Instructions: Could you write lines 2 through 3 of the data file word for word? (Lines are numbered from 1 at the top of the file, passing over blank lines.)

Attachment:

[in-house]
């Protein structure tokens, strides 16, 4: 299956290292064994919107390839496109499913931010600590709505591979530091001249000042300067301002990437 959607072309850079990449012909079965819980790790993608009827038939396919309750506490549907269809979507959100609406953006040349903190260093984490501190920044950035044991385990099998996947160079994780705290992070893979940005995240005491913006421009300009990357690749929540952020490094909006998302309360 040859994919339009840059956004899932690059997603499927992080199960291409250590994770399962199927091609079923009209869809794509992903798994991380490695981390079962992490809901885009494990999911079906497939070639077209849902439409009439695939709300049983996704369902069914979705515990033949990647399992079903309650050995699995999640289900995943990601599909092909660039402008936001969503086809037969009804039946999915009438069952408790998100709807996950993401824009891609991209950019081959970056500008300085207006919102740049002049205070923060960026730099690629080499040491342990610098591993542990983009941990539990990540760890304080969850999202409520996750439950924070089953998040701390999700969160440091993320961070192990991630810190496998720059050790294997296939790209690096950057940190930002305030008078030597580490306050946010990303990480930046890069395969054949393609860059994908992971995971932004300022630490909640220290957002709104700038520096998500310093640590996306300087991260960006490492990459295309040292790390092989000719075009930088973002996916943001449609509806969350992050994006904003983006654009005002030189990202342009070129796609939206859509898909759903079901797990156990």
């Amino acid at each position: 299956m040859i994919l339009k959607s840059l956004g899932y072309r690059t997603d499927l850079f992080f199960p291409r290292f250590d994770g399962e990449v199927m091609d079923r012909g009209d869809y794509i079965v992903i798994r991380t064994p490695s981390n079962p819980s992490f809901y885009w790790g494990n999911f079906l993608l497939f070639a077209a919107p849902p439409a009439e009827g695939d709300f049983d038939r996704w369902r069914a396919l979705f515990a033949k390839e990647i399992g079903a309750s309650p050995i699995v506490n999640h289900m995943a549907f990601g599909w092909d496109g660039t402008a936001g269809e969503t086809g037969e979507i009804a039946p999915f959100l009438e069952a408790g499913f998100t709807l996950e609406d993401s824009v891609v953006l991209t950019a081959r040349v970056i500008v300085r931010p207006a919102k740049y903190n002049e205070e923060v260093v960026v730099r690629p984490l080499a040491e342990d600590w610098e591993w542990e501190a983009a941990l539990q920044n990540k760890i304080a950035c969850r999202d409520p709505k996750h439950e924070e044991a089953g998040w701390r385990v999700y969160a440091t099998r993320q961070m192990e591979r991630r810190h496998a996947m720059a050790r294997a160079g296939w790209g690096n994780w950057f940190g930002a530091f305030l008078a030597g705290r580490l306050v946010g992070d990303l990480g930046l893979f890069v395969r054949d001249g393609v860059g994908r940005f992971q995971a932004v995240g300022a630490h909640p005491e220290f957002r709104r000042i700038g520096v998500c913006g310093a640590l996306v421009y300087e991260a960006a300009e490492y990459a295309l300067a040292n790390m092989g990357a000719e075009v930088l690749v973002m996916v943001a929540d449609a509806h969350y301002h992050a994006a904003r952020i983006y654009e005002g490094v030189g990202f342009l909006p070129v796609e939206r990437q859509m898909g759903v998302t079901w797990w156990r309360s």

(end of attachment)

């Protein structure tokens, strides 16, 4: 299956290292064994919107390839496109499913931010600590709505591979530091001249000042300067301002990437 959607072309850079990449012909079965819980790790993608009827038939396919309750506490549907269809979507959100609406953006040349903190260093984490501190920044950035044991385990099998996947160079994780705290992070893979940005995240005491913006421009300009990357690749929540952020490094909006998302309360 040859994919339009840059956004899932690059997603499927992080199960291409250590994770399962199927091609079923009209869809794509992903798994991380490695981390079962992490809901885009494990999911079906497939070639077209849902439409009439695939709300049983996704369902069914979705515990033949990647399992079903309650050995699995999640289900995943990601599909092909660039402008936001969503086809037969009804039946999915009438069952408790998100709807996950993401824009891609991209950019081959970056500008300085207006919102740049002049205070923060960026730099690629080499040491342990610098591993542990983009941990539990990540760890304080969850999202409520996750439950924070089953998040701390999700969160440091993320961070192990991630810190496998720059050790294997296939790209690096950057940190930002305030008078030597580490306050946010990303990480930046890069395969054949393609860059994908992971995971932004300022630490909640220290957002709104700038520096998500310093640590996306300087991260960006490492990459295309040292790390092989000719075009930088973002996916943001449609509806969350992050994006904003983006654009005002030189990202342009070129796609939206859509898909759903079901797990156990």
């Amino acid at each position: 299956m040859i994919l339009k959607s840059l956004g899932y072309r690059t997603d499927l850079f992080f199960p291409r290292f250590d994770g399962e990449v199927m091609d079923r012909g009209d869809y794509i079965v992903i798994r991380t064994p490695s981390n079962p819980s992490f809901y885009w790790g494990n999911f079906l993608l497939f070639a077209a919107p849902p439409a009439e009827g695939d709300f049983d038939r996704w369902r069914a396919l979705f515990a033949k390839e990647i399992g079903a309750s309650p050995i699995v506490n999640h289900m995943a549907f990601g599909w092909d496109g660039t402008a936001g269809e969503t086809g037969e979507i009804a039946p999915f959100l009438e069952a408790g499913f998100t709807l996950e609406d993401s824009v891609v953006l991209t950019a081959r040349v970056i500008v300085r931010p207006a919102k740049y903190n002049e205070e923060v260093v960026v730099r690629p984490l080499a040491e342990d600590w610098e591993w542990e501190a983009a941990l539990q920044n990540k760890i304080a950035c969850r999202d409520p709505k996750h439950e924070e044991a089953g998040w701390r385990v999700y969160a440091t099998r993320q961070m192990e591979r991630r810190h496998a996947m720059a050790r294997a160079g296939w790209g690096n994780w950057f940190g930002a530091f305030l008078a030597g705290r580490l306050v946010g992070d990303l990480g930046l893979f890069v395969r054949d001249g393609v860059g994908r940005f992971q995971a932004v995240g300022a630490h909640p005491e220290f957002r709104r000042i700038g520096v998500c913006g310093a640590l996306v421009y300087e991260a960006a300009e490492y990459a295309l300067a040292n790390m092989g990357a000719e075009v930088l690749v973002m996916v943001a929540d449609a509806h969350y301002h992050a994006a904003r952020i983006y654009e005002g490094v030189g990202f342009l909006p070129v796609e939206r990437q859509m898909g759903v998302t079901w797990w156990r309360s």